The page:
Ranking Cubs Broadcast Teams of Last 4 Decades from Worst to First

There is little to suggest baseball’s lockout will end anytime soon, which means the only way you’re watching the Cubs is through highlights on YouTube or replays on Marquee. A key feature of those replays is the announcing team, which can help even as much as the grainy footage to transport you into the past.

Over the course of 162 games and several seasons, the members of the booth become almost members of the family. Even if your attention is elsewhere at times, they’re keeping you apprised of the situation and pulling you back into the game when something exciting happens. Or maybe they just provide a few chuckles when your team is being blown out.

The Cubs have been fortunate to have numerous excellent broadcasting duos over the years so, since there’s nothing else to talk about right now, the time has come to rank them. Let’s go over some ground rules before we get into the actual rankings.

First, we’re going to start in 1981 when Cubs WGN broadcasts went national. That means we won’t be ranking Jack Brickhouse and Lou Boudreau, who announced together from 1961-81. I just don’t feel I can give an opinion on them because they came before my time.

Second, I am going to combine radio and TV announcers into a single list. A good broadcast team is a good broadcast team no matter how you listen to them. Individual announcers can be on the list multiple times and I will grade only team performance for that specific pair, not an overall mark for each person.

Finally, an announcing duo must have been together for at least five seasons to qualify for consideration. With all that said, it is time to get to the rankings. All opinions below are mine and do not reflect anyone else at Cubs Insider.

7. Thom Brennaman and Ron Santo (radio, 1990-95)
Yes, it was that Thom Brennaman who was the Cubs radio announcer for over five years. It was also Ron Santo’s debut in the booth. If you think I was going to miss a chance to put a member of the Brennaman family dead last on a list, you don’t know me that well.

Lest you think this is all anti-Reds bias let me share a clip with you. Even with Harry Caray in the booth, the lack of chemistry between Santo and Brennaman is obvious. Let’s be glad that Thom moved on to his fate in Cincinnati for multiple reasons.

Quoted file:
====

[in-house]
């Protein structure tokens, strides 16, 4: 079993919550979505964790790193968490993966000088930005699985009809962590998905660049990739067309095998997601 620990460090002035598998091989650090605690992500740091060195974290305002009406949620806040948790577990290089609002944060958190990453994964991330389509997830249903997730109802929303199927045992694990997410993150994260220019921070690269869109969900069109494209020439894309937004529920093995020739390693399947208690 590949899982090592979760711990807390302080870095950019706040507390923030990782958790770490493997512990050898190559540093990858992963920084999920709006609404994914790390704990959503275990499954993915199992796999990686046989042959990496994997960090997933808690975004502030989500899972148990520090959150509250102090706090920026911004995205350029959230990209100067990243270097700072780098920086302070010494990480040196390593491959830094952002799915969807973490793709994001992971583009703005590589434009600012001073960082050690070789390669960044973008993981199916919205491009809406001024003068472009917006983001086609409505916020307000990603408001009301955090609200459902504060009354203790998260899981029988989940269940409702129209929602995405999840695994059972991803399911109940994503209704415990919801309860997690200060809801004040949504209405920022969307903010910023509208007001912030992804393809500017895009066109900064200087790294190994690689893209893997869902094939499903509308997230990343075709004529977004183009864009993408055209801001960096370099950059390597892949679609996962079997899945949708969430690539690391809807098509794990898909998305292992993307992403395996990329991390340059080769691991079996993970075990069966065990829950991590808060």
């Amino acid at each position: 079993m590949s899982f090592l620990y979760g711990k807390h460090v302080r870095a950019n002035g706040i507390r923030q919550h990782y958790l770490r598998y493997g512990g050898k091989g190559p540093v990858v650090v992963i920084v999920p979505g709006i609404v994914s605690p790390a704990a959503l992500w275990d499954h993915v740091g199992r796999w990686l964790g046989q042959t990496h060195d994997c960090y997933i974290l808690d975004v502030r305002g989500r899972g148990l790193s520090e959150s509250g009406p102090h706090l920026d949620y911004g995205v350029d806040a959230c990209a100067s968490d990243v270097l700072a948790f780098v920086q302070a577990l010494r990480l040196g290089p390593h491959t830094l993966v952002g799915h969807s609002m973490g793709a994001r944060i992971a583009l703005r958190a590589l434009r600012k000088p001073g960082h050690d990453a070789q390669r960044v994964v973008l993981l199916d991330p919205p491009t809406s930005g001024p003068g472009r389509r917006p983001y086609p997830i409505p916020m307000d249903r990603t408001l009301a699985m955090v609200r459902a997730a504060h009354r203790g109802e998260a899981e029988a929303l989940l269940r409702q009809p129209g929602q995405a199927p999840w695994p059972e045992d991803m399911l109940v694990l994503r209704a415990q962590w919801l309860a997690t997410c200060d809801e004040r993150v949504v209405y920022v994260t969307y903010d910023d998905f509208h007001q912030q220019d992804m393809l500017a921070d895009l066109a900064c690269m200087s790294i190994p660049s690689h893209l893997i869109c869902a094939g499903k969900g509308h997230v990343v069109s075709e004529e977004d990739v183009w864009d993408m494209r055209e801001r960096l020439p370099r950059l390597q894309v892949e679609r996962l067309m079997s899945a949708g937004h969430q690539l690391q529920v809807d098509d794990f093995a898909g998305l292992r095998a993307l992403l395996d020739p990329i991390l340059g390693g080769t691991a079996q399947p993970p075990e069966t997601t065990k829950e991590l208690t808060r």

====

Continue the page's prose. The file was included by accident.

I pride myself and think of myself as a man of faith, as there’s a drive into deep left field by Castellanos and that’ll be a home run. And so that’ll make it a 4-0 ballgame. I don’t know if I’m going to be putting on this headset again.

6. Chip Caray and Steve Stone (TV, 1998-2004)
The younger Caray moved into the booth after his grandfather passed away in 1997 and the new team had an eventful first season with Sammy Sosa hitting 66 home runs as the Cubs made a dramatic run for the wild card.

Perhaps the most memorable game they broadcast was Kerry Wood‘s 20 strikeout game in May of ’98. Honestly, the sweater Stone wore during this game could drop these guys a couple spots in the rankings by itself.

The man who would eventually become Stone Pony on the other side of town actually missed two years in the middle of this stretch due to a nasty bout of valley fever. Joe Carter filled in for Stone and the result was an absolute trainwreck, which, if it had lasted five years, would have definitely been at the bottom of the list.

Unfortunately, Chip just couldn’t match his grandfather and the team never really clicked. Things finally came to a complete end in 2004 when Cubs players, including Kent Mercker and Moises Alou, confronted Stone about his criticism of the team. It was a fitting end to a late-season Cubs collapse that cost them a playoff berth.

5. Len Kasper and Bob Brenly (TV, 2005-12)
The Cubs moved on to an all-new booth in 2005 featuring Kasper and Brenly. Unlike the first two teams on this list, this pair did have a fair amount of chemistry. Playoff runs in 2007 and ’08 certainly helped spur the early good fan feelings about them. Many responded favorably to Brenly’s tell-it-like-it-is style.

Personally, though, I began to turn on Brenly when his criticism of certain players became incredibly harsh. Aramis Ramirez and Alfonso Soriano were constant targets of his displeasure, though neither player did anything to warrant the kind of constant digs being offered.